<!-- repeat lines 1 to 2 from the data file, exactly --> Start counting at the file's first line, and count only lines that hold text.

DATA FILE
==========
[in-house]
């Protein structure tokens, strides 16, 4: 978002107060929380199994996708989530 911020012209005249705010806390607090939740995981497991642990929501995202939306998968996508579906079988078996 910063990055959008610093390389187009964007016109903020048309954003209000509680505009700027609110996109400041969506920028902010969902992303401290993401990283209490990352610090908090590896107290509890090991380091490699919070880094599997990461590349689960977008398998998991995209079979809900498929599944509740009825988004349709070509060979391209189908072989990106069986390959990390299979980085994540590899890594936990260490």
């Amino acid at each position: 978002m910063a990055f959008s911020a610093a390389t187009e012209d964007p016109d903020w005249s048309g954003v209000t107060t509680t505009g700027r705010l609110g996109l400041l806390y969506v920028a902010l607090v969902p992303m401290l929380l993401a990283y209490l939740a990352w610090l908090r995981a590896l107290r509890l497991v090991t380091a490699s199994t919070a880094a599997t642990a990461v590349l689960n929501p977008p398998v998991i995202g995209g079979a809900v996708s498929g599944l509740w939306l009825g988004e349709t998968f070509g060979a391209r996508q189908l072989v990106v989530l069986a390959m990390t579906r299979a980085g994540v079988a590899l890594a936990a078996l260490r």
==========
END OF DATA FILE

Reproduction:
[in-house]
């Protein structure tokens, strides 16, 4: 978002107060929380199994996708989530 911020012209005249705010806390607090939740995981497991642990929501995202939306998968996508579906079988078996 910063990055959008610093390389187009964007016109903020048309954003209000509680505009700027609110996109400041969506920028902010969902992303401290993401990283209490990352610090908090590896107290509890090991380091490699919070880094599997990461590349689960977008398998998991995209079979809900498929599944509740009825988004349709070509060979391209189908072989990106069986390959990390299979980085994540590899890594936990260490």